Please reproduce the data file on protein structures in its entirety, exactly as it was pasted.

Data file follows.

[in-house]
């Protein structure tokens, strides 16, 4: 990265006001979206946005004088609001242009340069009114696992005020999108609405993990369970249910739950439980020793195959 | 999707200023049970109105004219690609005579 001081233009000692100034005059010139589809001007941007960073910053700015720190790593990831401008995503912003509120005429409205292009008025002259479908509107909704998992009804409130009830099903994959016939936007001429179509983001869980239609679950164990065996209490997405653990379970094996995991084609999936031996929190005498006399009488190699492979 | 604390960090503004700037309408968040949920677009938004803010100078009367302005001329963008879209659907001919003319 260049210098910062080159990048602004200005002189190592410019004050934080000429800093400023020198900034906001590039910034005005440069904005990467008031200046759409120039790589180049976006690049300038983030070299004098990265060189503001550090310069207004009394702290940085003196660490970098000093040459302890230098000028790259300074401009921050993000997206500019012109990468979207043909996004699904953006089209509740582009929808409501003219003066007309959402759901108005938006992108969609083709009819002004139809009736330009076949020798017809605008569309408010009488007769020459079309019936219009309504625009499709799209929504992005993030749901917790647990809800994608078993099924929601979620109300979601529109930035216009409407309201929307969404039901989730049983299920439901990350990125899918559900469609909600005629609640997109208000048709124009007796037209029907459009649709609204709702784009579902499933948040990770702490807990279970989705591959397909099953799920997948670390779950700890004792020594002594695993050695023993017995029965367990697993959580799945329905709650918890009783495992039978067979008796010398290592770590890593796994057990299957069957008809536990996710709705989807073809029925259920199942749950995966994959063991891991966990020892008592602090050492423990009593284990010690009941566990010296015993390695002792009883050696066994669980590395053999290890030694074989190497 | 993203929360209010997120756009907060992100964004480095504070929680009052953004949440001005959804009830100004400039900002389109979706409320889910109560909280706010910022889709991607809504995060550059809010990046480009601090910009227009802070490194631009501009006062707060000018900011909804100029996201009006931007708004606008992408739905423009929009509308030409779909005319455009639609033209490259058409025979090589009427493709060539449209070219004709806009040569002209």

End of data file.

[in-house]
């Protein structure tokens, strides 16, 4: 990265006001979206946005004088609001242009340069009114696992005020999108609405993990369970249910739950439980020793195959 | 999707200023049970109105004219690609005579 001081233009000692100034005059010139589809001007941007960073910053700015720190790593990831401008995503912003509120005429409205292009008025002259479908509107909704998992009804409130009830099903994959016939936007001429179509983001869980239609679950164990065996209490997405653990379970094996995991084609999936031996929190005498006399009488190699492979 | 604390960090503004700037309408968040949920677009938004803010100078009367302005001329963008879209659907001919003319 260049210098910062080159990048602004200005002189190592410019004050934080000429800093400023020198900034906001590039910034005005440069904005990467008031200046759409120039790589180049976006690049300038983030070299004098990265060189503001550090310069207004009394702290940085003196660490970098000093040459302890230098000028790259300074401009921050993000997206500019012109990468979207043909996004699904953006089209509740582009929808409501003219003066007309959402759901108005938006992108969609083709009819002004139809009736330009076949020798017809605008569309408010009488007769020459079309019936219009309504625009499709799209929504992005993030749901917790647990809800994608078993099924929601979620109300979601529109930035216009409407309201929307969404039901989730049983299920439901990350990125899918559900469609909600005629609640997109208000048709124009007796037209029907459009649709609204709702784009579902499933948040990770702490807990279970989705591959397909099953799920997948670390779950700890004792020594002594695993050695023993017995029965367990697993959580799945329905709650918890009783495992039978067979008796010398290592770590890593796994057990299957069957008809536990996710709705989807073809029925259920199942749950995966994959063991891991966990020892008592602090050492423990009593284990010690009941566990010296015993390695002792009883050696066994669980590395053999290890030694074989190497 | 993203929360209010997120756009907060992100964004480095504070929680009052953004949440001005959804009830100004400039900002389109979706409320889910109560909280706010910022889709991607809504995060550059809010990046480009601090910009227009802070490194631009501009006062707060000018900011909804100029996201009006931007708004606008992408739905423009929009509308030409779909005319455009639609033209490259058409025979090589009427493709060539449209070219004709806009040569002209």